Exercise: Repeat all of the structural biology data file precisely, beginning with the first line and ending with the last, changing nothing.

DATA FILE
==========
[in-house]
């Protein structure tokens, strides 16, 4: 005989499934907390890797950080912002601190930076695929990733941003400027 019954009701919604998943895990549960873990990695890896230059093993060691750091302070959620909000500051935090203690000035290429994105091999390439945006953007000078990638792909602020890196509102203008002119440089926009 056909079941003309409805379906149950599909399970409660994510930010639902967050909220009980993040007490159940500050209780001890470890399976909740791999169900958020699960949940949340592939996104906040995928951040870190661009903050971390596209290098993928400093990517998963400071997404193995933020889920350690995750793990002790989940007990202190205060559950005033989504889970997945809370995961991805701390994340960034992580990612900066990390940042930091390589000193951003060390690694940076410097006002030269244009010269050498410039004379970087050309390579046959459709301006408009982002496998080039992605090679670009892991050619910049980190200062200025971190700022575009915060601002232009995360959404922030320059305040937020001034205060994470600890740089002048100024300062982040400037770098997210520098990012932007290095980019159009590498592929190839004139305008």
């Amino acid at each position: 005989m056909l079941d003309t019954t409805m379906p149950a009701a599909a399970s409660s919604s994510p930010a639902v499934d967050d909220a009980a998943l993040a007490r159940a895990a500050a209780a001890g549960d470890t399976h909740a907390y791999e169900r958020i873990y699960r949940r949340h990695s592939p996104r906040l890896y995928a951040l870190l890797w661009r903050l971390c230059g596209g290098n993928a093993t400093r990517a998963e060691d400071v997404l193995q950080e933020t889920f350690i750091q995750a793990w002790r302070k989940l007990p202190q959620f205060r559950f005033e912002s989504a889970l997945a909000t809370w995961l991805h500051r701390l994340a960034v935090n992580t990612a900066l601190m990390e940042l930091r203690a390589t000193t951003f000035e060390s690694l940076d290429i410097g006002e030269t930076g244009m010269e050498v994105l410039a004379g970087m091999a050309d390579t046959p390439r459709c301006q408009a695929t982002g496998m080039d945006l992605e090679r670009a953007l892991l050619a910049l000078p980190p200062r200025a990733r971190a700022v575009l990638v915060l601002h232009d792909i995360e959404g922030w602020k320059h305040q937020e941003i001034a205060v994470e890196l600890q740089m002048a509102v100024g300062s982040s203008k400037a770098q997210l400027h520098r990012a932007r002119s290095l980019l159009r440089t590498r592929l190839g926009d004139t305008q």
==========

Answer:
[in-house]
């Protein structure tokens, strides 16, 4: 005989499934907390890797950080912002601190930076695929990733941003400027 019954009701919604998943895990549960873990990695890896230059093993060691750091302070959620909000500051935090203690000035290429994105091999390439945006953007000078990638792909602020890196509102203008002119440089926009 056909079941003309409805379906149950599909399970409660994510930010639902967050909220009980993040007490159940500050209780001890470890399976909740791999169900958020699960949940949340592939996104906040995928951040870190661009903050971390596209290098993928400093990517998963400071997404193995933020889920350690995750793990002790989940007990202190205060559950005033989504889970997945809370995961991805701390994340960034992580990612900066990390940042930091390589000193951003060390690694940076410097006002030269244009010269050498410039004379970087050309390579046959459709301006408009982002496998080039992605090679670009892991050619910049980190200062200025971190700022575009915060601002232009995360959404922030320059305040937020001034205060994470600890740089002048100024300062982040400037770098997210520098990012932007290095980019159009590498592929190839004139305008």
């Amino acid at each position: 005989m056909l079941d003309t019954t409805m379906p149950a009701a599909a399970s409660s919604s994510p930010a639902v499934d967050d909220a009980a998943l993040a007490r159940a895990a500050a209780a001890g549960d470890t399976h909740a907390y791999e169900r958020i873990y699960r949940r949340h990695s592939p996104r906040l890896y995928a951040l870190l890797w661009r903050l971390c230059g596209g290098n993928a093993t400093r990517a998963e060691d400071v997404l193995q950080e933020t889920f350690i750091q995750a793990w002790r302070k989940l007990p202190q959620f205060r559950f005033e912002s989504a889970l997945a909000t809370w995961l991805h500051r701390l994340a960034v935090n992580t990612a900066l601190m990390e940042l930091r203690a390589t000193t951003f000035e060390s690694l940076d290429i410097g006002e030269t930076g244009m010269e050498v994105l410039a004379g970087m091999a050309d390579t046959p390439r459709c301006q408009a695929t982002g496998m080039d945006l992605e090679r670009a953007l892991l050619a910049l000078p980190p200062r200025a990733r971190a700022v575009l990638v915060l601002h232009d792909i995360e959404g922030w602020k320059h305040q937020e941003i001034a205060v994470e890196l600890q740089m002048a509102v100024g300062s982040s203008k400037a770098q997210l400027h520098r990012a932007r002119s290095l980019l159009r440089t590498r592929l190839g926009d004139t305008q």